By Brian Zamora
In a campus as diverse as Granada Hills Charter High School (GHCHS), there are multiple cultural and linguistic barriers that may prevent cultural groups from collaborating with one another. In some cases, these groups are unable to connect with each other and fall out over their differences, caught in a web of negligence.
Some groups, however, are able to create ties which deepen interactions and relationships with other cultures. With enough progress, they can achieve cultural communication on a universal platform.
Enter GHCHS’ English Language Learners (EL) Program. With 142 current English Learners and roughly 200 who have tested out of the EL program on campus, the EL program is a vital branch of the student body for its multicultural composition, English instruction, and exposure to American culture.
“The English Language program provides students who come from different countries with a very strong community. The program allows students to be very involved in school, and goes to show how valuable education can be,” English teacher Kaitlin Mogan said.
When immigrant students first enter GHCHS, they are assessed to evaluate their command of the English Language. The students are then placed in English Language 1 to 4, depending on the results of their assessments.
While the EL program only accounts for a small percentage of the student body population, the most notable factor that makes up the program is its amount of cultural diversity. In Mogan’s four years as an EL teacher, she has taught students from many countries including Honduras, Ukraine, Syria, China, and even Russia.
Perhaps the biggest obstacles that these students face are found when they first come to school. As new students at a school, many already feel as though they are excluded from the rest of the student body. However, the experience is even more challenging for foreign students.
“When I first came to the United States, it was very hard for me. But as I was able to learn English more, it became a lot easier for me,” junior Ester Joo said.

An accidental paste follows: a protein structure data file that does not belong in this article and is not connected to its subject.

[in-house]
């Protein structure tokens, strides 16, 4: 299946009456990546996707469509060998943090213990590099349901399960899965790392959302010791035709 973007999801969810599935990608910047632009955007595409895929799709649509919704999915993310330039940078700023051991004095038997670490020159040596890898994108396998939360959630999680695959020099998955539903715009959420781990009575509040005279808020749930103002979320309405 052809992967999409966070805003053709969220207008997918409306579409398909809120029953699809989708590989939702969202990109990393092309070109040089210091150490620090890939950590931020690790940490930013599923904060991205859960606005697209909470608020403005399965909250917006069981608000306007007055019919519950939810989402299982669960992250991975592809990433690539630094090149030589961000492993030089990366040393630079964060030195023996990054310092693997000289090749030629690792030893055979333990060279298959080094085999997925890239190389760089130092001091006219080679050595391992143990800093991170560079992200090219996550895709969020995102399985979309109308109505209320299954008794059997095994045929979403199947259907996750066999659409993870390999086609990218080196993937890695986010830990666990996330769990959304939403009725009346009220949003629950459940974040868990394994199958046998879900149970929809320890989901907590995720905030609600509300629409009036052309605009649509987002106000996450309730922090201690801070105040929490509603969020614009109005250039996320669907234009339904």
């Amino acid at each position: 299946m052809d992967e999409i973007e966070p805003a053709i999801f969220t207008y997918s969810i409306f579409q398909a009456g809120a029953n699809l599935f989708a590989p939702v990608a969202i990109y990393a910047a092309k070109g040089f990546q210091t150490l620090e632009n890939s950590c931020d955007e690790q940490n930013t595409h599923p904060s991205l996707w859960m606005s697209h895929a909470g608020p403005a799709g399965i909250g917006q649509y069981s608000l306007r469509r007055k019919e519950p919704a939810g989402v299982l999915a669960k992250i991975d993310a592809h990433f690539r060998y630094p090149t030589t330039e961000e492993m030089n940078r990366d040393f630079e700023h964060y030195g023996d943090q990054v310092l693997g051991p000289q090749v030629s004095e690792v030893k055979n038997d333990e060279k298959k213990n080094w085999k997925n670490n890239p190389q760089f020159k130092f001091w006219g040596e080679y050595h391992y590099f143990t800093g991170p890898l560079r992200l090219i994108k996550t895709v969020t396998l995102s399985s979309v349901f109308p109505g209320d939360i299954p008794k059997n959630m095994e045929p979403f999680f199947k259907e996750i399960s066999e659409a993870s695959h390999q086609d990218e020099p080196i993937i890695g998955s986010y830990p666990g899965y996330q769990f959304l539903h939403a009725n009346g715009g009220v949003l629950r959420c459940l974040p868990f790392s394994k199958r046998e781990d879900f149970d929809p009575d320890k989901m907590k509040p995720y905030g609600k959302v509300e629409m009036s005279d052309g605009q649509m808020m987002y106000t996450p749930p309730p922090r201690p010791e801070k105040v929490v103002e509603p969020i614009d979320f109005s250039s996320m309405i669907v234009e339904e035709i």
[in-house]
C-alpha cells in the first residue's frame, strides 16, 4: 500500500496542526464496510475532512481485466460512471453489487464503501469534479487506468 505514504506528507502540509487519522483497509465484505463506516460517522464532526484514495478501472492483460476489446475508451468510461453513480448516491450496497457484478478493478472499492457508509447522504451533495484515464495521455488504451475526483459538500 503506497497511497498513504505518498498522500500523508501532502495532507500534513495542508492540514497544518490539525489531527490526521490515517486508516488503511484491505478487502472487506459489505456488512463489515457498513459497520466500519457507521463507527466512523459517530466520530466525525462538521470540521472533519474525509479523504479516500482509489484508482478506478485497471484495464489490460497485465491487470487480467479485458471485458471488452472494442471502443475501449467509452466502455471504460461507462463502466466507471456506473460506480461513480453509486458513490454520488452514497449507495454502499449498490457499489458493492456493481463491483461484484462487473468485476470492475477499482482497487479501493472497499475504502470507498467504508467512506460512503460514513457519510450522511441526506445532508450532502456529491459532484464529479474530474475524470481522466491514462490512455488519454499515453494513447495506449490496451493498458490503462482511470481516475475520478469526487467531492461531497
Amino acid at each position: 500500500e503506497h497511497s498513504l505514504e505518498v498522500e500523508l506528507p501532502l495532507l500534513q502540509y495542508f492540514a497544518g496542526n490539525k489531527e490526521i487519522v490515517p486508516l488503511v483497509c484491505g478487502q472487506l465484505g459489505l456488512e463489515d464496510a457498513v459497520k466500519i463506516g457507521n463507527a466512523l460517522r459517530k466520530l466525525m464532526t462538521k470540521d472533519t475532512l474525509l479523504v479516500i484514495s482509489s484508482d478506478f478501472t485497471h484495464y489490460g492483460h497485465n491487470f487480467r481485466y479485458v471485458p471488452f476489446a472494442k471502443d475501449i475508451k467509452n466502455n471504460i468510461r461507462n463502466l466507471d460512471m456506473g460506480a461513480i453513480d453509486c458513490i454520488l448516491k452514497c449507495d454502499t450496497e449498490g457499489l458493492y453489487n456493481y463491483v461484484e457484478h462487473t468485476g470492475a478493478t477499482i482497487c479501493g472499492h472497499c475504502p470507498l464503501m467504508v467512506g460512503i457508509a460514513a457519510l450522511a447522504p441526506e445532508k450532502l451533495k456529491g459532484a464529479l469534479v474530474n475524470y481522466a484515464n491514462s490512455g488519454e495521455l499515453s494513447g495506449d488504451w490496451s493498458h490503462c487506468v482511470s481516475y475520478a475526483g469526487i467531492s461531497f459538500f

Many of the students in the EL program came to the United States not only to learn English, but also to receive a greater quality education than what they had in their home countries.
“In my country, you had to buy the textbook in order to learn, and you would have to carry it with you everywhere you went in school. Now, I have a locker and food available at school,” sophomore Shahla Sotoudian said.
Junior Mustafa Alamdi found his education even more dire before coming to the United States.
“In my country the teachers did not teach us; they would only give us the [textbook] for us to read,” Alandi said.
Much of the recent focus on EL classes has been used to familiarize the newly-arrived students to American culture. Outside of school, one of the ways that the students become accustomed to this culture is through the use of movies and music related to American culture.
Joo, for instance, listens to One Direction in order to help her understand English at a faster pace. Others, like Alandi, prefer to listen to hip-hop to improve English fluency.
In the EL program, there is undoubtedly a tight-knit community who supports each member, regardless of race or culture. Students can often be seen gathered in E-3 during nutrition and lunch, or talking to the EL teachers about what they did over the weekend.
“The atmosphere here is very different. In Korea, we were not allowed to talk at all, and I was surprised when I heard so many people talking when I first came [to the United States] This aspect creates a sense of community that makes it much easier to learn English,” Joo said.
The school provides a platform for all cultural, linguistic, and ethnic backgrounds, which is evident in the EL program. It helps students learn that using your voice on campus is critical for expressing what you want as a student at GHCHS.